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Roundtable: Engaging EMS providers to improve morale

Identifying providers’ needs and implementing outside industry strategies can create an EMS culture that fosters retention and growth


EMS agencies are in constant competition with private EMS organizations, municipal fire/EMS departments, hospitals, stand-alone ER and urgent care centers for qualified caregivers.

image/CentralSquare Technologies

There are many reasons why providers leave, from safety concerns, to the physical and mental toll EMS can take, to outdated technology and policies, disconnected management, and low pay. In our Special Coverage package, “Defying the EMS retention crisis,” learn how to combat these and other retention challenges.

The EMS Trend Report/EMS trend survey consistently identifies recruitment and retention as two of the top issues facing the profession today. EMS agencies are in constant competition with private EMS organizations, municipal fire/EMS departments, hospitals, stand-alone ER and urgent care centers for qualified caregivers.

And turnover is costly. Replacing an EMS provider involves backfill, recruiting costs and training time, as well as potential overtime expenses to cover shifts.

Salary certainly has a role to play in retention, as the gap between what is expected of an EMS professional in terms of job skills, training, education, responsibility and dedication compared to standard wages. But it’s clearly not the only factor involved in why EMS providers leave.

Here, EMS leaders offer the strategies they see working to engage talented providers, improve morale and optimize patient care.

Pulse surveys reveal brewing retention issues

While employee surveys will tell you that wage rates are way down on the list of retention issues, the reality is that wage rates are still close to the top retention driver in the EMS world. The struggle to find and retain EMTs and paramedics can come down to a difference as small as 25 cents per hour in some of the more competitive markets.

Working in conjunction with operations and finance on an annual basis, human resources conducts local market surveys and wage analysis to determine where we rank in relation to other EMS providers. Recommendations for any necessary market adjustments are made during the budget review process for inclusion in the upcoming budget year. At times, when recruiting and retaining staff creates a wage war with competitors in a market, we complete a wage analysis and, if shown to be feasible and sustainable, the adjustment is made as soon as possible.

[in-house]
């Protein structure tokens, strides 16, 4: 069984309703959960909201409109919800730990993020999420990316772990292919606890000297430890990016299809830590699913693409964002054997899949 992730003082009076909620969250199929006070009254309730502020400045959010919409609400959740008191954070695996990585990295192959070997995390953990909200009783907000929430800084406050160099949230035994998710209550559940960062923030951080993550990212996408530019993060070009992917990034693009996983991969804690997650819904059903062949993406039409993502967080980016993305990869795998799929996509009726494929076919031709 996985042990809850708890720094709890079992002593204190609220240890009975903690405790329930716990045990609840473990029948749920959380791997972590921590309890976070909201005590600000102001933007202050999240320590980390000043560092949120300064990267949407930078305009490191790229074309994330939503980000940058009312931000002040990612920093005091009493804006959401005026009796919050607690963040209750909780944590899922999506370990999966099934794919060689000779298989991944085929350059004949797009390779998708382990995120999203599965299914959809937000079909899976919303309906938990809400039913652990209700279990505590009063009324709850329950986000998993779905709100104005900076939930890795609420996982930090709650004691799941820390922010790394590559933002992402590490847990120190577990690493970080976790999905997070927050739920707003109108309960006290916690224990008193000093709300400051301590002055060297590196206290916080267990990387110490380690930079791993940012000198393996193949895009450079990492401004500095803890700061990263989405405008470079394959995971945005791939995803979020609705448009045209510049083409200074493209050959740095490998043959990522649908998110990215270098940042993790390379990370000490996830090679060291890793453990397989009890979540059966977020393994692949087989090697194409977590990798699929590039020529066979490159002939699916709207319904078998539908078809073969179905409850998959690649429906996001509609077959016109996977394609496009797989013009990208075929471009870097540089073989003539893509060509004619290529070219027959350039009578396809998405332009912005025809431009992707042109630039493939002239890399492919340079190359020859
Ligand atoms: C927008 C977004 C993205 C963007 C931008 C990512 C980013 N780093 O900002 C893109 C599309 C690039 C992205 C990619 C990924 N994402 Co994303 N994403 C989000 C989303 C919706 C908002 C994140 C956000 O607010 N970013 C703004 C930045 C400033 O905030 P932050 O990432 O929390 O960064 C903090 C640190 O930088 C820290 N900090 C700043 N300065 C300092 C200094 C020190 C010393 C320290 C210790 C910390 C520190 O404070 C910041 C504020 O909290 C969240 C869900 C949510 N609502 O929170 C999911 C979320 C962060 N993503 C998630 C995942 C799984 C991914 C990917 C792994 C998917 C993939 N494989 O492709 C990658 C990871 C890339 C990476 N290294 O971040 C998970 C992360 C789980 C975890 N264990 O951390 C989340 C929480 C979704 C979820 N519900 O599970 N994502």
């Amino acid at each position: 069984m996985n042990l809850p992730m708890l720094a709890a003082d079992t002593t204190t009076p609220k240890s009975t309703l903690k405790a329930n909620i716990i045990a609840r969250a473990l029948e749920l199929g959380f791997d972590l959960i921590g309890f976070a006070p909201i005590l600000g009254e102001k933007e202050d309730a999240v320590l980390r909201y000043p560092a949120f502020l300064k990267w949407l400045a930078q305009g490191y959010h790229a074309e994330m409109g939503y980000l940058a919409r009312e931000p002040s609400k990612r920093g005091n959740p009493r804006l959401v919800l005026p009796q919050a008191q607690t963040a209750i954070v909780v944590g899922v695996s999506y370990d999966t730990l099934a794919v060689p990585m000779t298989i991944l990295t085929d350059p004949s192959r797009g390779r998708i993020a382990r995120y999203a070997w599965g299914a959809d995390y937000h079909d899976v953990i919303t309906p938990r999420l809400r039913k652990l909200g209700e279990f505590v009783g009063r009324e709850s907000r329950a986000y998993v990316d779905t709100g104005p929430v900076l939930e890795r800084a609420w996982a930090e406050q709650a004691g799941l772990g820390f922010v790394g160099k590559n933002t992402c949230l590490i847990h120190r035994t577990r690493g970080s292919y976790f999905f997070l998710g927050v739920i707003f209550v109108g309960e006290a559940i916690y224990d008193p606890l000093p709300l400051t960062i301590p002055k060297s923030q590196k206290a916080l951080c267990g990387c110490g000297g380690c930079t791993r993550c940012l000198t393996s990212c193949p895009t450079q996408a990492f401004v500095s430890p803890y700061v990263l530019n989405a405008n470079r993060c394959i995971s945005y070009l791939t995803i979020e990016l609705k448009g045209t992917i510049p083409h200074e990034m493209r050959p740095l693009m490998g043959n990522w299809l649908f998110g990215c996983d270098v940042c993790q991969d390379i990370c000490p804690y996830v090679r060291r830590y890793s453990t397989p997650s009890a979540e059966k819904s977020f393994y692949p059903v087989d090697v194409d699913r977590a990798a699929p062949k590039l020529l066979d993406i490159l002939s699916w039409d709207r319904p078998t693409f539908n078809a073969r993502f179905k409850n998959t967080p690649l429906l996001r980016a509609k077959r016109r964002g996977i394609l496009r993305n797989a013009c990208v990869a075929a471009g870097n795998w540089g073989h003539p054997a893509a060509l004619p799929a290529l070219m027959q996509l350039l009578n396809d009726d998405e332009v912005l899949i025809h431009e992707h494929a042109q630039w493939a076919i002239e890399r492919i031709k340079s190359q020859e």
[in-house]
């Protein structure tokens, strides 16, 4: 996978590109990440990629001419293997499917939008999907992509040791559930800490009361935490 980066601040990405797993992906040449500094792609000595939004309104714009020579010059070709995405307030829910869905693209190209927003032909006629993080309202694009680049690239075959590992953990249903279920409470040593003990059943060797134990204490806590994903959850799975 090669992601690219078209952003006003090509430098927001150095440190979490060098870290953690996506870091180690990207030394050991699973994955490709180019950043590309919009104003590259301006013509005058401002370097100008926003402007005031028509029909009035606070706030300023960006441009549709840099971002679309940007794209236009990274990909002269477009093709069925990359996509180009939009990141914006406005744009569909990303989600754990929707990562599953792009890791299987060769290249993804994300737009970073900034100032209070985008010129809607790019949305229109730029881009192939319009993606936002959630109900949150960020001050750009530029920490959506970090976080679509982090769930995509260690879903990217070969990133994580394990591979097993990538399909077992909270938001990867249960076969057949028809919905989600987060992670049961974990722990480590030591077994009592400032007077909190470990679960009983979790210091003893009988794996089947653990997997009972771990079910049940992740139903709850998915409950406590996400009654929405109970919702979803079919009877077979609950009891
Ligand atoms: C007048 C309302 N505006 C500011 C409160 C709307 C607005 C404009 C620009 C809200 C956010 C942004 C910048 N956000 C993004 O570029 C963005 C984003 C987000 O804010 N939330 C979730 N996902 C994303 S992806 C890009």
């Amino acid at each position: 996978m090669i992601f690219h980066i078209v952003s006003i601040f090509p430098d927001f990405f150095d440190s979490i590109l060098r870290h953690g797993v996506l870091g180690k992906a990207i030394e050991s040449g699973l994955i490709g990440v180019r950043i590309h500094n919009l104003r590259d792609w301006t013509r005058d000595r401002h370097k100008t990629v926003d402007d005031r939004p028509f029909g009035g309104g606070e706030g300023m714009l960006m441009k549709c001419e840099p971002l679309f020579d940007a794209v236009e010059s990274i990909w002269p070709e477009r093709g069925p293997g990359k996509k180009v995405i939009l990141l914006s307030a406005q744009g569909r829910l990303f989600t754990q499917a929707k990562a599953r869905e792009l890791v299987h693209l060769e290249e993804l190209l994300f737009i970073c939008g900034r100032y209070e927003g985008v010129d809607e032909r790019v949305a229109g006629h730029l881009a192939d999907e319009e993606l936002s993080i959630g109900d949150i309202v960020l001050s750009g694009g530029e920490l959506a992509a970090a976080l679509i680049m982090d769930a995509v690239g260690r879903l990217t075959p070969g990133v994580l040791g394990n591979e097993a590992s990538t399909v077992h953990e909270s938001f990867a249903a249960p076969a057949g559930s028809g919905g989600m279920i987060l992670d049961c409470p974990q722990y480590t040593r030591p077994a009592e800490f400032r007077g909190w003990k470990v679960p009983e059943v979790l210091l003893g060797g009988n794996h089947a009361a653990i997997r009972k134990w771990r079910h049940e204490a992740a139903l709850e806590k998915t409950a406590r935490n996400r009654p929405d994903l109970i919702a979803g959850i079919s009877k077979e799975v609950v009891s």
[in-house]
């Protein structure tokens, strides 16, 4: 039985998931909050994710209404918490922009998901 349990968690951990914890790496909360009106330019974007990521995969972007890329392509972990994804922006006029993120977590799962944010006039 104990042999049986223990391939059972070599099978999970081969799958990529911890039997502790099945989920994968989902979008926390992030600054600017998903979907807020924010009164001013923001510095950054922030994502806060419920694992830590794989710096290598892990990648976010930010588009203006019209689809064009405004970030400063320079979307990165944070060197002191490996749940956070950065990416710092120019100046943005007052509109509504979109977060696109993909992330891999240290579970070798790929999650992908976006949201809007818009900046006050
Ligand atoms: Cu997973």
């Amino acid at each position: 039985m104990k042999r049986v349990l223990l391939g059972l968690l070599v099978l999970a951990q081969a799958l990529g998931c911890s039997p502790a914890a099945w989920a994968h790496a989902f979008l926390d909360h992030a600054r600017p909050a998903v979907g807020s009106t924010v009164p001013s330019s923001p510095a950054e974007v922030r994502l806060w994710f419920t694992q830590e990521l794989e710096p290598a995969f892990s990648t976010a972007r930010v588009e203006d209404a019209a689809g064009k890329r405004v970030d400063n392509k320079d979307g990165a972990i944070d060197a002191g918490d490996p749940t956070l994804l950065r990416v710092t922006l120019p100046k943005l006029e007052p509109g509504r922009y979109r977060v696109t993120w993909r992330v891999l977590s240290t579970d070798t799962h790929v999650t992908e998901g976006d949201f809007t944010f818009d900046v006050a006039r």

We also have an annual merit process that provides salary increases based on the performance ratings. The merit budget percentage is generally set above the national average for merit percentage across all industries.

In the past, we have used HRQA assessments where an HR team member interviews supervisors and employees to ascertain the pulse of the operational unit and identify any gaps that may need to be closed from a retention perspective.

We are currently engaged with a company called CultureIQ to begin using their survey/engagement platform to begin conducting anonymous, third-party applicant, new hire and pulse surveys to provide us with data to better understand if our processes are creating barriers to become an employee or if there are retention issues brewing within our employee ranks.

Additionally, we recently launched the AMR Connect app for smart phones that provides employees access to AMR information relative to their respective operational unit. The app can push out notifications and pertinent communications. And finally, we have programs that help EMTs become paramedics. So, they are getting paid on-the-job training and advancing their careers at the same time. Tuition is covered for those EMTs on the paramedic career path.

We continue to offer a competitive wage and benefit package and will also work diligently using training, technology and transparency to make it easy to become and remain an employee of AMR.

We think having an engaged, informed employee population will go a long way in improving employee retention.

— Richard Barr, vice president, Human Resources, AMR

Servant leadership puts EMS providers first

When solely speaking on retention I think that salary plays a part, but is not the primary reason most people stay with the organization. I think that salary is the first thing that an applicant will see about your organization. This will definitely get you more people applying. However, once you have the employee, the salary will not be what retains them.